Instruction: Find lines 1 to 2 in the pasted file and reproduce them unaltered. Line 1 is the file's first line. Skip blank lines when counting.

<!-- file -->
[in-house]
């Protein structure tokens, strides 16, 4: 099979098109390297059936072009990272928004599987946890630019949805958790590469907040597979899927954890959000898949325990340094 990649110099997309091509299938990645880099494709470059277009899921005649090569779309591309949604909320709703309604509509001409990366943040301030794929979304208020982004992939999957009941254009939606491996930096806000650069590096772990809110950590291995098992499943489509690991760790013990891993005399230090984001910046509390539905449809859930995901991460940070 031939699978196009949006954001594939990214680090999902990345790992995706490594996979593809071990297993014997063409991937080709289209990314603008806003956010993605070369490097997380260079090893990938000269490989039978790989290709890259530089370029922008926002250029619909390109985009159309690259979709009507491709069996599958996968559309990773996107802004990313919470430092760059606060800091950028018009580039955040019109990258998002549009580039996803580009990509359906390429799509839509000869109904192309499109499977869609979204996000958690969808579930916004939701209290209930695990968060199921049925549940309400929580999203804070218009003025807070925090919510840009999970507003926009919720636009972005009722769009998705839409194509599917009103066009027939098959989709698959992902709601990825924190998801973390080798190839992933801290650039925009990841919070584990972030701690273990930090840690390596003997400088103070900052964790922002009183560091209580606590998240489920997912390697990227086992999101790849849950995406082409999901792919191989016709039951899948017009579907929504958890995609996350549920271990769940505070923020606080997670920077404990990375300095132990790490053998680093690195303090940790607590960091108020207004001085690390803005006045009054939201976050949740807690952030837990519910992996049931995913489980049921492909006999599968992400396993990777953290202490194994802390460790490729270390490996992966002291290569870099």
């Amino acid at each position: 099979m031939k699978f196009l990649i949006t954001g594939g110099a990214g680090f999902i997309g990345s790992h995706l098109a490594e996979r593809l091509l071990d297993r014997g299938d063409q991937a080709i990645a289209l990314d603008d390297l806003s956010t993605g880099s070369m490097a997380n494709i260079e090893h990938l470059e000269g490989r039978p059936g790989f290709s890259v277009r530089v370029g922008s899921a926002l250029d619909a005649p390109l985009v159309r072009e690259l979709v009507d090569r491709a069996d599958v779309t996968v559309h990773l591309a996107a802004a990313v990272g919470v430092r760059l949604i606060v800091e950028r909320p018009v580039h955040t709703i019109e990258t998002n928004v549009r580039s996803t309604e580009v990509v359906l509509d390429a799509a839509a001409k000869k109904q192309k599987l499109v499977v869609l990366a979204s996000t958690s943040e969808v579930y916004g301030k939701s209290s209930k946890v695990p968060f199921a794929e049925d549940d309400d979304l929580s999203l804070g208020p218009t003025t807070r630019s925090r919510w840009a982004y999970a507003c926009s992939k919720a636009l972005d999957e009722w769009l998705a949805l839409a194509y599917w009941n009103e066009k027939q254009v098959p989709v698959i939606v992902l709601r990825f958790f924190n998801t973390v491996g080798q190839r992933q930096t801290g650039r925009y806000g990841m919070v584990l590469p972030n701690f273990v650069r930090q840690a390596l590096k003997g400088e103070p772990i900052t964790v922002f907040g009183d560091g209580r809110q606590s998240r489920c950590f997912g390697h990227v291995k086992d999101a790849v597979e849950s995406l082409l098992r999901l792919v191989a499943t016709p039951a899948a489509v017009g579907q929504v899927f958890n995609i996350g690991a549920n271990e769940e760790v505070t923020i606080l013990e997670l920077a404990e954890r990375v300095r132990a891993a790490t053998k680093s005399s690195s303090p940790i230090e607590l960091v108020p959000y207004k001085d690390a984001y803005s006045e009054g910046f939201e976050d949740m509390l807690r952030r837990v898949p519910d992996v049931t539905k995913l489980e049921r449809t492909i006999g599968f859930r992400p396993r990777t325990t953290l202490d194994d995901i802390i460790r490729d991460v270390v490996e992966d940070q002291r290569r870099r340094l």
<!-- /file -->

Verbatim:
[in-house]
């Protein structure tokens, strides 16, 4: 099979098109390297059936072009990272928004599987946890630019949805958790590469907040597979899927954890959000898949325990340094 990649110099997309091509299938990645880099494709470059277009899921005649090569779309591309949604909320709703309604509509001409990366943040301030794929979304208020982004992939999957009941254009939606491996930096806000650069590096772990809110950590291995098992499943489509690991760790013990891993005399230090984001910046509390539905449809859930995901991460940070 031939699978196009949006954001594939990214680090999902990345790992995706490594996979593809071990297993014997063409991937080709289209990314603008806003956010993605070369490097997380260079090893990938000269490989039978790989290709890259530089370029922008926002250029619909390109985009159309690259979709009507491709069996599958996968559309990773996107802004990313919470430092760059606060800091950028018009580039955040019109990258998002549009580039996803580009990509359906390429799509839509000869109904192309499109499977869609979204996000958690969808579930916004939701209290209930695990968060199921049925549940309400929580999203804070218009003025807070925090919510840009999970507003926009919720636009972005009722769009998705839409194509599917009103066009027939098959989709698959992902709601990825924190998801973390080798190839992933801290650039925009990841919070584990972030701690273990930090840690390596003997400088103070900052964790922002009183560091209580606590998240489920997912390697990227086992999101790849849950995406082409999901792919191989016709039951899948017009579907929504958890995609996350549920271990769940505070923020606080997670920077404990990375300095132990790490053998680093690195303090940790607590960091108020207004001085690390803005006045009054939201976050949740807690952030837990519910992996049931995913489980049921492909006999599968992400396993990777953290202490194994802390460790490729270390490996992966002291290569870099």